Documentary on Gene Connolly to be broadcast nationally on PBS

  • Concord High School former principal Gene Connolly sits outside the school waiting for students on a cold morning. GEOFF FORESTER / Monitor file

  • Former CHS principal Gene Connolly greets Samuel Habib at a previous homecoming event. Courtesy

  • Local filmmaker Dan Habib participates in a discussion about how to approach a school-wide viewing of his short documentary about retired principal Gene Connolly during a meeting at the school on April 17, 2017. (ELIZABETH FRANTZ / Monitor staff) Elizabeth Frantz

Monitor staff
Published: 6/8/2018 12:35:49 PM

In Concord, Gene Connolly is a household name.

Next week and beyond, the rest of the country will get to meet the former Concord High School principal through the national public television airing of the documentary film, Mr. Connolly Has ALS.

By Concord filmmaker Dan Habib, Mr. Connolly Has ALS chronicles Connolly’s final year as principal of the school, while he spoke to students through his iPad and got around the hallways on an electric scooter.

One of the things that made Connolly’s story so unique is that as an educator, he wanted his diagnosis and struggle with the disease to be a learning opportunity for the students and the school community.

Connolly embodied his message to make the most of each day and never take life for granted. He continued to do the things he loved, including a longstanding tradition of greeting students outside the school every morning before the first bell and riding his electric scooter into classrooms and the cafeteria – getting hugs and fist-bumps from kids wherever he went.

He allowed his last year at school to be documented by the Monitor, and said he hoped living with his illness so publicly would teach students about overcoming adversity and appreciating life. He took a similar approach to the film, Mr. Connolly Has ALS, granting Habib access to private family moments.

Connolly’s decision to live so openly with the disease made an impression on students; many said his example made them take stock of their own lives, and think twice before complaining about SATs or too much homework.

In the film, current and former students ask Connolly questions about living with the disease, including an exchange between Connolly and Habib’s son Samuel, who has cerebral palsy.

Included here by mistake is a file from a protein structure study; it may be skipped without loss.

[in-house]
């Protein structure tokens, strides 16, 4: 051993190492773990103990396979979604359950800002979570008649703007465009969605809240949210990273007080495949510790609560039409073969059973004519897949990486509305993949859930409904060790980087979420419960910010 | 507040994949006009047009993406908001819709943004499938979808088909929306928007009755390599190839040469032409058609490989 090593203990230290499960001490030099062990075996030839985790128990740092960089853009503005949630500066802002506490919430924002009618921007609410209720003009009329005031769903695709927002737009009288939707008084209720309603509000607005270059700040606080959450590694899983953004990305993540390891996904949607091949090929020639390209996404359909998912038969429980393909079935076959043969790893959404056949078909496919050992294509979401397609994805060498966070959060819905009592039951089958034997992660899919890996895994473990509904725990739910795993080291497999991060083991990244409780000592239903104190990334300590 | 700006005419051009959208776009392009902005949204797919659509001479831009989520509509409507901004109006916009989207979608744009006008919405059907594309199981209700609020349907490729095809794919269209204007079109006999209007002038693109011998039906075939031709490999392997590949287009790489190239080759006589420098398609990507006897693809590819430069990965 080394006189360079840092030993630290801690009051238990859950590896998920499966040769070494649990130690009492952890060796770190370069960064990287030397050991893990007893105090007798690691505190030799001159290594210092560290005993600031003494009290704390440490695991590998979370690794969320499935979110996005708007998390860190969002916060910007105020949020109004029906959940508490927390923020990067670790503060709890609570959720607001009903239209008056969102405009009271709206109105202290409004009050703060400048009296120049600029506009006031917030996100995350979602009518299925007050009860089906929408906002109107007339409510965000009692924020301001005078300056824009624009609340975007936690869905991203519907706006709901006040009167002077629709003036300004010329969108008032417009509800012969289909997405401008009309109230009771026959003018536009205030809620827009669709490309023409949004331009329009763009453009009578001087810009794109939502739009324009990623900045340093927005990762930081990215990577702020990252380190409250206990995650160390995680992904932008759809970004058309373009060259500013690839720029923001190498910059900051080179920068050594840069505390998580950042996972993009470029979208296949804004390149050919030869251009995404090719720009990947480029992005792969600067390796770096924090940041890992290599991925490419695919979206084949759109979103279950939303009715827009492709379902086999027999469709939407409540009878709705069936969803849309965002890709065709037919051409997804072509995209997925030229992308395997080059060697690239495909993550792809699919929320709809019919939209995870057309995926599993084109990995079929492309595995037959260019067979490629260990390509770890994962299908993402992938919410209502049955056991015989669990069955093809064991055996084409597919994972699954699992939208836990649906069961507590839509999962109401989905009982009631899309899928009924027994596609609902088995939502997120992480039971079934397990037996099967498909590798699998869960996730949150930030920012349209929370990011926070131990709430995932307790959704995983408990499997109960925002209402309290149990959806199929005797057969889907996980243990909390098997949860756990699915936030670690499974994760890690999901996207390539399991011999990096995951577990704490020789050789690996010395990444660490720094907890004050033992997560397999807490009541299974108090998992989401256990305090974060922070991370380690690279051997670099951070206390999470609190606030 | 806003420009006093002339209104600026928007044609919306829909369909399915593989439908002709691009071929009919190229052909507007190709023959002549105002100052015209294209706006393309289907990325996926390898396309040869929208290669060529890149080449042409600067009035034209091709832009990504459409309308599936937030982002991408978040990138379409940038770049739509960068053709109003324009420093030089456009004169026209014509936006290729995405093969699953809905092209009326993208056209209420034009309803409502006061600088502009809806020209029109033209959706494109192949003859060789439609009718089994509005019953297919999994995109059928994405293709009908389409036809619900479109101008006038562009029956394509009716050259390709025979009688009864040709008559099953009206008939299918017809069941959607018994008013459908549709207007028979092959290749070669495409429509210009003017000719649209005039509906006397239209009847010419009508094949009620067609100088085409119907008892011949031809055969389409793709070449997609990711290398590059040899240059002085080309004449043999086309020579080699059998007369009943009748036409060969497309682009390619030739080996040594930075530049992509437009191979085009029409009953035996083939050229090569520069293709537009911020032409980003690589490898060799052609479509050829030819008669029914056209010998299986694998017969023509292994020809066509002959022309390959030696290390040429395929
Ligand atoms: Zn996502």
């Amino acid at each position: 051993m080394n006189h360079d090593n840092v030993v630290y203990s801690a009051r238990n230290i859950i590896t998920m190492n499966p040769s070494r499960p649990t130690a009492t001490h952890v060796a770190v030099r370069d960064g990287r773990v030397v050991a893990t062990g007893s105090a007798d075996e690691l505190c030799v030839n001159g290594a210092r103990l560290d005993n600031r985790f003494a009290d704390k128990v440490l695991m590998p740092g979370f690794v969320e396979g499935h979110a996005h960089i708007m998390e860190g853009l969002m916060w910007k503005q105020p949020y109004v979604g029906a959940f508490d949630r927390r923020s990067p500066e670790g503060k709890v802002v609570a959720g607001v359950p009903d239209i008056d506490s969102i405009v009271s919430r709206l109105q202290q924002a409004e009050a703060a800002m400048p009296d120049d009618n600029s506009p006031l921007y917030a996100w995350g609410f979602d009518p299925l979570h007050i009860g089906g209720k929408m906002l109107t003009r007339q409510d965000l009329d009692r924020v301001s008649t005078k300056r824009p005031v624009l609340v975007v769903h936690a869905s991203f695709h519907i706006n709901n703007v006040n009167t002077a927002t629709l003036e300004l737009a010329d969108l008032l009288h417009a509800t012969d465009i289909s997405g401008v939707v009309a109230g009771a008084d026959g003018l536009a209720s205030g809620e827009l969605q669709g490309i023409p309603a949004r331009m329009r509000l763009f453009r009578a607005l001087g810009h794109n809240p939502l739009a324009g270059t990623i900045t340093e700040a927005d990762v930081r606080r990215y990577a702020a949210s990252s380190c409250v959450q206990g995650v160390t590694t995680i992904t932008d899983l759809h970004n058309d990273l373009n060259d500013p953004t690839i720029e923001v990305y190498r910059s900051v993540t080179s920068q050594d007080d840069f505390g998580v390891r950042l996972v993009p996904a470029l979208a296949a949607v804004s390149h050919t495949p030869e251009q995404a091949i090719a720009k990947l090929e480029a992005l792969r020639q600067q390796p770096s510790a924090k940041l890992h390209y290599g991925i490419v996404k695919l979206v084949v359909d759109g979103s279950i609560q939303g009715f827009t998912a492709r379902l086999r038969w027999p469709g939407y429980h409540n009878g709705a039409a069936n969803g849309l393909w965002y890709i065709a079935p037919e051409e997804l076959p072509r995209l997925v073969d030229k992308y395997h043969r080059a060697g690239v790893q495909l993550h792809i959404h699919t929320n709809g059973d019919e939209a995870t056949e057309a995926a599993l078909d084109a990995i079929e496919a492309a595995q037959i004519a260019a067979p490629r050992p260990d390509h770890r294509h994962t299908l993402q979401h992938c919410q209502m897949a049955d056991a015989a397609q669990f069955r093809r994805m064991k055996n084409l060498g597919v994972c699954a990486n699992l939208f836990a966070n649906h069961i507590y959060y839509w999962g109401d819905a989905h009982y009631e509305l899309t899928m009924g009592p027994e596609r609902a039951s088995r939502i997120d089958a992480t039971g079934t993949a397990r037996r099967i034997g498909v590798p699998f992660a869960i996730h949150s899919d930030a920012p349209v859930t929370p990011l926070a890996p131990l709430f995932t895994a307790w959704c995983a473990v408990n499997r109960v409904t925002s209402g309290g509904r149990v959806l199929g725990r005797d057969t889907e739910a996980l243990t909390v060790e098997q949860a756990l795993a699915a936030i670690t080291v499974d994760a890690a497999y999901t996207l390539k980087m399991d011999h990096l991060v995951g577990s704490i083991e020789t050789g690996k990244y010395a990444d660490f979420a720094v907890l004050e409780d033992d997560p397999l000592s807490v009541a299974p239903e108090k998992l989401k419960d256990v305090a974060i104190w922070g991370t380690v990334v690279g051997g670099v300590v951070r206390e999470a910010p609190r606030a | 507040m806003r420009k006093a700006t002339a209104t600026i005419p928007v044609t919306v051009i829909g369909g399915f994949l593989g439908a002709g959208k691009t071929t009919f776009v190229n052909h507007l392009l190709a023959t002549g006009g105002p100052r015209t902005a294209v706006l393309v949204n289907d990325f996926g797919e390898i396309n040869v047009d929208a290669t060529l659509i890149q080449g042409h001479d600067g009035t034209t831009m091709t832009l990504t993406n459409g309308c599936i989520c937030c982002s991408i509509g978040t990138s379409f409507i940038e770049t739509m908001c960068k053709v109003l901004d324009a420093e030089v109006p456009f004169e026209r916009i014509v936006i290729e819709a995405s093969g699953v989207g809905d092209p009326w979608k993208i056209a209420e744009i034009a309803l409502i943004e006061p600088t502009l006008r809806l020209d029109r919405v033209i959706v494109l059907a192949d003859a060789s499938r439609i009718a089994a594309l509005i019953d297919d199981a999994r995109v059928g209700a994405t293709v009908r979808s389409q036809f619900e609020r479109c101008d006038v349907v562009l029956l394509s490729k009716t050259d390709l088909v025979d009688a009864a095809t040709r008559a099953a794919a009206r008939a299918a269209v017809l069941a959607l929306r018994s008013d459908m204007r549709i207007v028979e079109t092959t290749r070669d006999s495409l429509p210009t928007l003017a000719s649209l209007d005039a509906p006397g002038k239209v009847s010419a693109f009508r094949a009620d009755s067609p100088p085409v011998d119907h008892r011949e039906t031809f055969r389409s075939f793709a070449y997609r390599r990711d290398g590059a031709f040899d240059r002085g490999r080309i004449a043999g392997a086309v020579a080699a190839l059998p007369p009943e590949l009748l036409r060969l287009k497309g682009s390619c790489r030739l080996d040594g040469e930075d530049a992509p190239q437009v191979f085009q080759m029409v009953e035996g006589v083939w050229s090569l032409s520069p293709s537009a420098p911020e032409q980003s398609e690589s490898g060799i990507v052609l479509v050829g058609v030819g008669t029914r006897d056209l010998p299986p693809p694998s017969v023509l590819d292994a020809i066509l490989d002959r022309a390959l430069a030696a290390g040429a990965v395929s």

Samuel asked Connolly how he became principal and Connolly gave him a rundown of his resume, including taking the helm at Concord High in 2002.

The exchange mirrors a previous one between Connolly and Samuel that was Habib’s inspiration for the film.

“As I watched Gene and my son speak to each other using their computer communication devices, I knew I needed to document this journey,” Habib said. “Thankfully, Gene was also interested in sharing his story and the students of Concord High welcomed the opportunity to have open and honest conversations about how to live life fully, develop resilience, and approach an inevitable death with honesty and dignity.”

Habib said the documentary was an incredibly personal journey. Habib’s first landmark film, Including Samuel featured his family’s efforts to include Samuel in everyday life despite his disability. That award-winning film has been screened at universities, national conferences and independent theaters across the country. It was broadcast nationally on public television stations in the fall of 2009. Samuel is due to graduate next week from Concord High.

Mr. Connolly Has ALS will be aired on PBS stations around the country on Monday at 6 and 9 p.m. It will also be available on Tuesday to be viewed online for free for one month on WORLD, PBS, and the PBS app. Captions will be available to viewers.

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